Berlin, 16th January 2023
The energy crisis triggered by the war in Ukraine clearly confirms how reliant Europe, especially Germany, has become on fossil gas and oil supplies from Russia that must be replaced by new supply partners. “This dependency clearly weighs on national budgets and on households across the European Union. If we continue to rely on fossil energy sources instead of switching more rapidly to renewable energies in all sectors, it will be virtually impossible to attain the more rigorous climate change mitigation targets and the higher share of renewable energies envisaged by 2030 in the recast European Effort Sharing Regulation and the Renewable Energy Directive (RED III)”, as Artur Auernhammer, Chair of the German Bioenergy Association(BBE), notes. Against this backdrop, it is incomprehensible that German Minister of Agriculture, Cem Özdemir, and German Minister of the Environment, Steffi Lemke, repeatedly question the importance – and thus the future role – of sustainably certified biofuels from cultivated biomass.
Sustainable biofuels are currently essential for climate protection in transport: biofuels reduced CO2 emissions in the transport sector by around 11.1 million tonnes in 2021. That figure corresponds to the volume of greenhouse gas savings required to offset the forecast overshoot for 2022 in Germany’s Climate Protection Bill. As in previous years, biofuels made by far the largest contribution to reducing greenhouse gas emissions in the transport sector. The average saving achieved by using biofuels rather than fossil fuels rose to 84 per cent in 2021 (2020: 83 per cent). “With the introduction and gradual increase of the greenhouse gas quota obligation, rigid quota requirements concerning an energy basis for biofuels have been replaced by the efficiency-based competition that this triggers. This effect, which is viewed positively in terms of resource policy, reduces the physical quantities required to meet the quota obligation. This effect is reflected in the feedstock composition of the biofuel volumes credited as offsets. The German legislation therefore serves as a model for the thrust of climate change mitigation policy in the transport sector in other EU Member States. Climate protection in the transport sector is inconceivable without biodiesel, bioethanol and biomethane”, Artur Auernhammer comments.
The greenhouse gas reduction quota (GHG quota) obliges the mineral oil industry to reduce greenhouse gas emissions from its fuels by a specific percentage compared to 2010. Overall, the mineral oil industry clearly exceeded the German GHG quota in 2021. The most recent information from the Central Customs Authority (GZD) indicates that over 15 million tonnes of CO2 reductions were consequently credited as offsets. This corresponds to a 7.26 percent reduction. At the time, only 6 percent was legally required. Surplus volumes may be carried over to subsequent years. Biodiesel, bioethanol and biomethane made the largest contribution, reducing greenhouse gas emissions by 11.1 million tonnes of CO2. Electromobility only accounted for savings of just under 25,000 tonnes of CO2. “Biodiesel, bioethanol and biomethane are sustainable and form the backbone of greenhouse gas reduction in the mobility sector, and that will remain the case in the run-up to 2030”, Artur Auernhammer points out.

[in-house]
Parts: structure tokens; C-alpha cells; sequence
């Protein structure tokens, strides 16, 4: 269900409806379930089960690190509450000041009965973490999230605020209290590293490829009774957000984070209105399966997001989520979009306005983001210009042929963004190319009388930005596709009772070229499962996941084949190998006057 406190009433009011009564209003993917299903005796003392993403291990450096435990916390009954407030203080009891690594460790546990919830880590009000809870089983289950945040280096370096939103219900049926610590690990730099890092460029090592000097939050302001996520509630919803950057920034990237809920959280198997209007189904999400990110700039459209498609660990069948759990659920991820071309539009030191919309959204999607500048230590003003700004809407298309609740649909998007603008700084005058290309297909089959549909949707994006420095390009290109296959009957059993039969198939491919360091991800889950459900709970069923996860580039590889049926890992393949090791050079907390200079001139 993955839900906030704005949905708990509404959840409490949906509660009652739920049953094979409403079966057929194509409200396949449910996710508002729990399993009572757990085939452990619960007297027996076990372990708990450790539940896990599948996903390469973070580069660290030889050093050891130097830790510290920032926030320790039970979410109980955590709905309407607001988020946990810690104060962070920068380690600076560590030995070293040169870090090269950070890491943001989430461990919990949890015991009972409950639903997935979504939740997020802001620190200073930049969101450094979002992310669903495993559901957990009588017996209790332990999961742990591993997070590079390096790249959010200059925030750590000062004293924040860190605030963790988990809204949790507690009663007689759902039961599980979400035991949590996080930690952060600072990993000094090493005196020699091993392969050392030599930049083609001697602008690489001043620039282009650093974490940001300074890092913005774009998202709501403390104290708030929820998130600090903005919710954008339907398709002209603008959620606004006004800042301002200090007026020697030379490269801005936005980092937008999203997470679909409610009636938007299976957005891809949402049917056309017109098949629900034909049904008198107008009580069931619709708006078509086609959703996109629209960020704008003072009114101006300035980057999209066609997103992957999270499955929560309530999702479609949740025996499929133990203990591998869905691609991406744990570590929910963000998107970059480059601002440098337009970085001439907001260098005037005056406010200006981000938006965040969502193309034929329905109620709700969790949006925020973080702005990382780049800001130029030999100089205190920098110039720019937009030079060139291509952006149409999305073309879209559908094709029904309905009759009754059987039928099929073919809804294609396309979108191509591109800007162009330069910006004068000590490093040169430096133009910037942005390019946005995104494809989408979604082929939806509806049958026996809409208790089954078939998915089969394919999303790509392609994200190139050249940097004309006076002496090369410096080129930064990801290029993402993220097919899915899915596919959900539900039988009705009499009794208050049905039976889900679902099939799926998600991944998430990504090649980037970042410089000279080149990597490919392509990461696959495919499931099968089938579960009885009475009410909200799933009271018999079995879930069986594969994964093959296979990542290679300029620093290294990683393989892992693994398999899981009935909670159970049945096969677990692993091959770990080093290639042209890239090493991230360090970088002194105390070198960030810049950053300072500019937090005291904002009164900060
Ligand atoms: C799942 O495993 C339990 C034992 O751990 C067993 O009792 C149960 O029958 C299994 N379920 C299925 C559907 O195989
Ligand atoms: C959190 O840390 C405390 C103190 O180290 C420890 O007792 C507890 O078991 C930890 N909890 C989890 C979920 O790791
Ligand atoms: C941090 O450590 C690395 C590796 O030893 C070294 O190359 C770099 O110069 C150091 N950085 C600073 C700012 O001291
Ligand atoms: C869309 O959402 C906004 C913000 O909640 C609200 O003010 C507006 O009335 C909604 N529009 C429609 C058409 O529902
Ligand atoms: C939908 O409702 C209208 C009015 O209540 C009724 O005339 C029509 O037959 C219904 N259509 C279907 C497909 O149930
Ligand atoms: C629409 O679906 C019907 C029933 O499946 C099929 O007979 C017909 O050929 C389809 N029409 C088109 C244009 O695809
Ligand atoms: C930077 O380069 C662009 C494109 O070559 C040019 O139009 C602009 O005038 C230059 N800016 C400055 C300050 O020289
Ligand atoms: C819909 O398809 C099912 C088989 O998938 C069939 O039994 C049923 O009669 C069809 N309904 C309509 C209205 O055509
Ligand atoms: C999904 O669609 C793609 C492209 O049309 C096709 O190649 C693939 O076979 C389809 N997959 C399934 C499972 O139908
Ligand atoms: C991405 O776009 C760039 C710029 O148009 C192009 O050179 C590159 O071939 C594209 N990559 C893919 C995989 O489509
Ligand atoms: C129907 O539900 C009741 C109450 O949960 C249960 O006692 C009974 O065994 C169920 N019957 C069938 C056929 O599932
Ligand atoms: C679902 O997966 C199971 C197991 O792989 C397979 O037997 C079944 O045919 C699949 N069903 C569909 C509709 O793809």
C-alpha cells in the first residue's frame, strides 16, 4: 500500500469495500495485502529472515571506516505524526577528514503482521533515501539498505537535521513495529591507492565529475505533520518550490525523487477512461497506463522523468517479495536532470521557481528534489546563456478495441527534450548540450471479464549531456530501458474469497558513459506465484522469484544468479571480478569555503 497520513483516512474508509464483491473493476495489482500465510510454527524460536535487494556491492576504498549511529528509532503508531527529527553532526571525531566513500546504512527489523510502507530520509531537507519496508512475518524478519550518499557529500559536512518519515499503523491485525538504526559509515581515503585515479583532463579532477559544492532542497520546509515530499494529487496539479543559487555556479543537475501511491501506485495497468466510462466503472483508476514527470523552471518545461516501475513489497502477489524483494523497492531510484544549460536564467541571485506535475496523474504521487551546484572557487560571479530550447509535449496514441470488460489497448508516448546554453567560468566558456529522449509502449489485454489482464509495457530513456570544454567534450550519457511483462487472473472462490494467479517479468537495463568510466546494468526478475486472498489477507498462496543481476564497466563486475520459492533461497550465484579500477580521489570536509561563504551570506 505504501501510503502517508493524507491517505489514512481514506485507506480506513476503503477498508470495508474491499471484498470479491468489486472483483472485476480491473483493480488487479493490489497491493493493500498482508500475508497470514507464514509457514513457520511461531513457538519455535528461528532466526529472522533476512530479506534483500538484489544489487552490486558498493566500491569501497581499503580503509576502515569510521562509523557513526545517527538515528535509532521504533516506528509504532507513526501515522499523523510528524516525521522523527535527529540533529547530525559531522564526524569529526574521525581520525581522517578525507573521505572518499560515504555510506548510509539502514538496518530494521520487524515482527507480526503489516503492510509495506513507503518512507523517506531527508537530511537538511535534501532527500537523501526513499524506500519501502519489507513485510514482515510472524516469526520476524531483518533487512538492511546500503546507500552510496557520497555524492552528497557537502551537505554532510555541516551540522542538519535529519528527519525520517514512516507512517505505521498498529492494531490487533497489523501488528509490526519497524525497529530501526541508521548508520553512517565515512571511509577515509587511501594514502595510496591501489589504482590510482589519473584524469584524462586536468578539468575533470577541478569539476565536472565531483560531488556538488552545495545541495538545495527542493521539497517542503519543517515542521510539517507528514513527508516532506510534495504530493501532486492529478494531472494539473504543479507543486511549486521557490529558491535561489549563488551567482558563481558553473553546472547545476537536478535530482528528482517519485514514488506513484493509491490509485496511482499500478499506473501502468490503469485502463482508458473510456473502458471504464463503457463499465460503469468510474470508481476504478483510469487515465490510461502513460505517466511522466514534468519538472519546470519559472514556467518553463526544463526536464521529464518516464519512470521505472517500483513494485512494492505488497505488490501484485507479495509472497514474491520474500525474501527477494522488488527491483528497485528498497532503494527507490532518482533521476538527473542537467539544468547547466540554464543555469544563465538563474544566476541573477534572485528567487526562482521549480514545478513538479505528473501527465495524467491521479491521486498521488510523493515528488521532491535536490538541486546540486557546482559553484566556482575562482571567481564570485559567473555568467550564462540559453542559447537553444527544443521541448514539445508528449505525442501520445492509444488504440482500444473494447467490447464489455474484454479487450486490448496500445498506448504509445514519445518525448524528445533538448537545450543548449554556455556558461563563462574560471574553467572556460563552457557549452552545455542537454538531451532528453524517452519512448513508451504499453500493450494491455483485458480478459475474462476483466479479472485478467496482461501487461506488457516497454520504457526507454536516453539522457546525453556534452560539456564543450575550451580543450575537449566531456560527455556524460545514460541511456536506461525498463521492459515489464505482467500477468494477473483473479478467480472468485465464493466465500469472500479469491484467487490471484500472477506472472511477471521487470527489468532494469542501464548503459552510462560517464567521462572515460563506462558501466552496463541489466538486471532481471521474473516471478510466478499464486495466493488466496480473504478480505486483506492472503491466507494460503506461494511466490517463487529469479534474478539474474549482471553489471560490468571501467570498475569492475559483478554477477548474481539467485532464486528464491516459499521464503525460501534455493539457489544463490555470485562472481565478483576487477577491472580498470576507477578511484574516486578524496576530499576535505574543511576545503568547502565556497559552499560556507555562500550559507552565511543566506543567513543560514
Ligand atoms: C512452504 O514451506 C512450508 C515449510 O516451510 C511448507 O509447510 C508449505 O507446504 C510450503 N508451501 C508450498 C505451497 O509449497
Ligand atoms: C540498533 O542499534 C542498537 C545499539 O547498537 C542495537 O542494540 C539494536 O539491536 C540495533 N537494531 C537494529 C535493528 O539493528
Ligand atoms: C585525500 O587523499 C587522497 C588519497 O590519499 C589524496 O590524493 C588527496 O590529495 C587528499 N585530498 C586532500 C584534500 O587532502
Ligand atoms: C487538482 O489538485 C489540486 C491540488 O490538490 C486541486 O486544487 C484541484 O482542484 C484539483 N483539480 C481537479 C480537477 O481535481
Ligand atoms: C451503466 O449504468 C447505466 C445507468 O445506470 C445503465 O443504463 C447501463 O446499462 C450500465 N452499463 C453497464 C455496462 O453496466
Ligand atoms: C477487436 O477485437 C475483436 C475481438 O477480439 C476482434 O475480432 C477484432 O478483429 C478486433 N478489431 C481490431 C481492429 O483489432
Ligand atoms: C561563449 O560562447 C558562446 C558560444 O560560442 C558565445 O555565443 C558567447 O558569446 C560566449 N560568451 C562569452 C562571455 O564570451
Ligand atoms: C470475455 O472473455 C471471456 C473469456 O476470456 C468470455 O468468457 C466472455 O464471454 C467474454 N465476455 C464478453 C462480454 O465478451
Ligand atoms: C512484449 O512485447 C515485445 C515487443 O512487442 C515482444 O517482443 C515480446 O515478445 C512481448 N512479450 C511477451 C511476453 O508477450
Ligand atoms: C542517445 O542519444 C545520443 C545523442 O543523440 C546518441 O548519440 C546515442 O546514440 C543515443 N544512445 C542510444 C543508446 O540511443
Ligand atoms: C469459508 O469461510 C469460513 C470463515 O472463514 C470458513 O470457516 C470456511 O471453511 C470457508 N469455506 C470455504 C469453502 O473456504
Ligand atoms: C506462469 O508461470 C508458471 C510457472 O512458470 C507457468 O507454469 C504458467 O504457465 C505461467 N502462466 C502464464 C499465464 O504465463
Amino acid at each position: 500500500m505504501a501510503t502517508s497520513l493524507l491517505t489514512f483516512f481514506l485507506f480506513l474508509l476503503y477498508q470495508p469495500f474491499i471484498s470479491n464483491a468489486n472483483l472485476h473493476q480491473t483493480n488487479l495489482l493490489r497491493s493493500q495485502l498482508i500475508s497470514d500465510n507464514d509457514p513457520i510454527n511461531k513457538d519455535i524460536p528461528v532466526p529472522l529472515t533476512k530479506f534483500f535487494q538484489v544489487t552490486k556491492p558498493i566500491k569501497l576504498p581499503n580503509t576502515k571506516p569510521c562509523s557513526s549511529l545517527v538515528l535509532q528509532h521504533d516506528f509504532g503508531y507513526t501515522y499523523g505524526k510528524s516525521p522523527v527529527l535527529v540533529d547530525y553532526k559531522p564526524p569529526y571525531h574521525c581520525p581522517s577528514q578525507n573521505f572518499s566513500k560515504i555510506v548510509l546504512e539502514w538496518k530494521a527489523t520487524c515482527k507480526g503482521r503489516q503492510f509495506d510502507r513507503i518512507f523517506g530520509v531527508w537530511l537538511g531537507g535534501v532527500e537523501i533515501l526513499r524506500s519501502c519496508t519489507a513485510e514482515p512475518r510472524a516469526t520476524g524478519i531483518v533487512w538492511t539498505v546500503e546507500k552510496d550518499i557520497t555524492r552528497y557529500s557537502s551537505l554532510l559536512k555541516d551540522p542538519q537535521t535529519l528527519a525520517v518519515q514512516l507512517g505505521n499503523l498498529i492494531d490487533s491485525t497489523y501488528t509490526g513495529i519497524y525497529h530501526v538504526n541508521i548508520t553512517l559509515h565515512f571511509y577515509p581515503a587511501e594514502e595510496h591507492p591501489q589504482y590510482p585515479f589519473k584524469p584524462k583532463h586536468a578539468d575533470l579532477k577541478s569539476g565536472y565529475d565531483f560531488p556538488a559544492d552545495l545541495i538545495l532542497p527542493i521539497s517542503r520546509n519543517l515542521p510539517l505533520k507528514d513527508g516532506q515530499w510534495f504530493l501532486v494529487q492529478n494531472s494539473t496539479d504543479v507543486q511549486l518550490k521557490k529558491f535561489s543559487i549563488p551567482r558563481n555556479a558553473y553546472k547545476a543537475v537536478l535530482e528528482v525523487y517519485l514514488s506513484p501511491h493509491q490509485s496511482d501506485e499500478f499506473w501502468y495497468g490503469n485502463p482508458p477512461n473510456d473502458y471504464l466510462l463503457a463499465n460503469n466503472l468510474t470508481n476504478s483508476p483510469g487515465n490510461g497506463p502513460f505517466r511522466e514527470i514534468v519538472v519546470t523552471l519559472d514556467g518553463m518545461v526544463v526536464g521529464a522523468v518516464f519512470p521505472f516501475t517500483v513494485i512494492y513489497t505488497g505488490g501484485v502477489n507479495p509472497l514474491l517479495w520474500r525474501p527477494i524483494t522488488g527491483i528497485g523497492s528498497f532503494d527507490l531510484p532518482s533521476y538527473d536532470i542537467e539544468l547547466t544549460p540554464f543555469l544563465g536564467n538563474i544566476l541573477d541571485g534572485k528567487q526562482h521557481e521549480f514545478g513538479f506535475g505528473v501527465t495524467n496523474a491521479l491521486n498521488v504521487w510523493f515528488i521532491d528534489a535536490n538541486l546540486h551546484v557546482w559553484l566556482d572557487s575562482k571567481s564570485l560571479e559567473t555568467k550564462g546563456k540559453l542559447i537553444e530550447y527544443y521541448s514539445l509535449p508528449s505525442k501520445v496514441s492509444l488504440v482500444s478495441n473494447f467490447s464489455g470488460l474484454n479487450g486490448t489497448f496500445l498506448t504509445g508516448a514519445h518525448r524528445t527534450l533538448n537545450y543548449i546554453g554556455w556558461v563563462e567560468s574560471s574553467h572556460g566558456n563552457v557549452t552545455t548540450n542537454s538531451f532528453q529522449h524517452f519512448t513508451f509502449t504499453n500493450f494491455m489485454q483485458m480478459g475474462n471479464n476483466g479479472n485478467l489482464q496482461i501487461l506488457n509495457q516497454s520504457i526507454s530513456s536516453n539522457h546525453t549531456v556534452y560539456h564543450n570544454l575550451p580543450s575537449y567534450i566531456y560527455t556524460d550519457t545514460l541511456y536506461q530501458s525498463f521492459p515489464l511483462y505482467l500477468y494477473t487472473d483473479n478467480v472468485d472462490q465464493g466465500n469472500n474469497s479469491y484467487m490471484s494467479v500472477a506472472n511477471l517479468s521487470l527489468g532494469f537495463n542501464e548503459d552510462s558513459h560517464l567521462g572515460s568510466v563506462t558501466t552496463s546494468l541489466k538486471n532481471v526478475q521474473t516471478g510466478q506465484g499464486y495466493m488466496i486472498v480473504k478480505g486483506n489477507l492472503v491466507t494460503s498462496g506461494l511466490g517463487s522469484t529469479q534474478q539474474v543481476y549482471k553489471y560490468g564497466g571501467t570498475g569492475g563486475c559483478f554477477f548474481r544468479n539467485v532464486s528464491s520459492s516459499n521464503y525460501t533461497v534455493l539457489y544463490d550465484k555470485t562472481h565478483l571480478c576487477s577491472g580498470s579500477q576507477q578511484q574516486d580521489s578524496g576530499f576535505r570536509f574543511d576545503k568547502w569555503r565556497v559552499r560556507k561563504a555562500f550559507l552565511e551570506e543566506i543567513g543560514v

“We work on the assumption that raising the GHG quota will save a total of around 175 million tonnes of CO2 in the transport sector by 2030. 110 million tonnes of CO2 within this overall saving will be contributed by sustainable biofuels. In the light of the potential of electromobility and fuel cells, it becomes clear that commercially available biofuels are essential in achieving the climate change mitigation goals”, Auernhammer underlines. Even if the ambitious electromobility targets are met in 2030, it already appears probable that the bulk of the vehicle fleet will still be powered by combustion engines. In Germany alone, over 60 million combustion engines were registered last year. These vehicles also need to make a growing contribution to climate protection. That is why it is fitting to secure and supplement the contribution that commercially available sustainable biofuels currently make to climate change mitigation by expanding use of advanced biofuels and ultimately also synthetic fuels. This requires a national fuel and powertrain strategy that encompasses all the reduction options in the tank and in the battery, while also ensuring that German Minister of Agriculture, Cem Özdemir, stops calling for biofuels from cultivated biomass to be left out of the picture.